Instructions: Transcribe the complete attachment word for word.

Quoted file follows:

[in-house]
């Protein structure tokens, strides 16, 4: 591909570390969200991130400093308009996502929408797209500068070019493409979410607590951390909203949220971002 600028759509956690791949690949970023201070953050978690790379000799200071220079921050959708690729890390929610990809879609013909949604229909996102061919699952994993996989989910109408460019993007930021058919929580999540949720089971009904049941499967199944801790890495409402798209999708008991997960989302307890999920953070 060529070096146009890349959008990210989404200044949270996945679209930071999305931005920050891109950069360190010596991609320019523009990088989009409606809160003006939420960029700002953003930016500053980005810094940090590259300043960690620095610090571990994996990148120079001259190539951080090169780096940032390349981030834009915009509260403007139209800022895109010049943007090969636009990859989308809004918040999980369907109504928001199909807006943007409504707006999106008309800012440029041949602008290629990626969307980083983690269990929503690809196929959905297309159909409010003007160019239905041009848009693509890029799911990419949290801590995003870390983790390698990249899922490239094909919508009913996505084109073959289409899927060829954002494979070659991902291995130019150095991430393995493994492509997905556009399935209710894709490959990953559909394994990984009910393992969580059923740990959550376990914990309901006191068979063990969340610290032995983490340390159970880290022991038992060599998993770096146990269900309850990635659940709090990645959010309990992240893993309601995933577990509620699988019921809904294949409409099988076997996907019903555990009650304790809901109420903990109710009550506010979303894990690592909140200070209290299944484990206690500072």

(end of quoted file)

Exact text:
[in-house]
């Protein structure tokens, strides 16, 4: 591909570390969200991130400093308009996502929408797209500068070019493409979410607590951390909203949220971002 600028759509956690791949690949970023201070953050978690790379000799200071220079921050959708690729890390929610990809879609013909949604229909996102061919699952994993996989989910109408460019993007930021058919929580999540949720089971009904049941499967199944801790890495409402798209999708008991997960989302307890999920953070 060529070096146009890349959008990210989404200044949270996945679209930071999305931005920050891109950069360190010596991609320019523009990088989009409606809160003006939420960029700002953003930016500053980005810094940090590259300043960690620095610090571990994996990148120079001259190539951080090169780096940032390349981030834009915009509260403007139209800022895109010049943007090969636009990859989308809004918040999980369907109504928001199909807006943007409504707006999106008309800012440029041949602008290629990626969307980083983690269990929503690809196929959905297309159909409010003007160019239905041009848009693509890029799911990419949290801590995003870390983790390698990249899922490239094909919508009913996505084109073959289409899927060829954002494979070659991902291995130019150095991430393995493994492509997905556009399935209710894709490959990953559909394994990984009910393992969580059923740990959550376990914990309901006191068979063990969340610290032995983490340390159970880290022991038992060599998993770096146990269900309850990635659940709090990645959010309990992240893993309601995933577990509620699988019921809904294949409409099988076997996907019903555990009650304790809901109420903990109710009550506010979303894990690592909140200070209290299944484990206690500072």